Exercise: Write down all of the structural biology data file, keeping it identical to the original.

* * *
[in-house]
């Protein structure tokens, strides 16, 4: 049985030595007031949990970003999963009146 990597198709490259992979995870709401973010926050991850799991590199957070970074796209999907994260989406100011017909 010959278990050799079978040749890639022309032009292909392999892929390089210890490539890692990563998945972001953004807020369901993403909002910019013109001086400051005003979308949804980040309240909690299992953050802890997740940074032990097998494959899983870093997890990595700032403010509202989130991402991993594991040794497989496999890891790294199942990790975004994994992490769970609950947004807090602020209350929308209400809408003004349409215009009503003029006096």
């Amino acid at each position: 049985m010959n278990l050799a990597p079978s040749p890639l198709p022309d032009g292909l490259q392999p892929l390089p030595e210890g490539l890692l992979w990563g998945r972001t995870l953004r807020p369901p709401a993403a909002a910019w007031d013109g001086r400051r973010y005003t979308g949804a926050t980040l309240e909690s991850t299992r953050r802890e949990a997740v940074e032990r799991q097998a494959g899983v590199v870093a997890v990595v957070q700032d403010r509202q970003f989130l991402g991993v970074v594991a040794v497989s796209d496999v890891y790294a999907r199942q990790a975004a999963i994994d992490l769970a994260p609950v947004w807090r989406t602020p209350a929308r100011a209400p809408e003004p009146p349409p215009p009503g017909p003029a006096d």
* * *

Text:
[in-house]
């Protein structure tokens, strides 16, 4: 049985030595007031949990970003999963009146 990597198709490259992979995870709401973010926050991850799991590199957070970074796209999907994260989406100011017909 010959278990050799079978040749890639022309032009292909392999892929390089210890490539890692990563998945972001953004807020369901993403909002910019013109001086400051005003979308949804980040309240909690299992953050802890997740940074032990097998494959899983870093997890990595700032403010509202989130991402991993594991040794497989496999890891790294199942990790975004994994992490769970609950947004807090602020209350929308209400809408003004349409215009009503003029006096």
């Amino acid at each position: 049985m010959n278990l050799a990597p079978s040749p890639l198709p022309d032009g292909l490259q392999p892929l390089p030595e210890g490539l890692l992979w990563g998945r972001t995870l953004r807020p369901p709401a993403a909002a910019w007031d013109g001086r400051r973010y005003t979308g949804a926050t980040l309240e909690s991850t299992r953050r802890e949990a997740v940074e032990r799991q097998a494959g899983v590199v870093a997890v990595v957070q700032d403010r509202q970003f989130l991402g991993v970074v594991a040794v497989s796209d496999v890891y790294a999907r199942q990790a975004a999963i994994d992490l769970a994260p609950v947004w807090r989406t602020p209350a929308r100011a209400p809408e003004p009146p349409p215009p009503g017909p003029a006096d």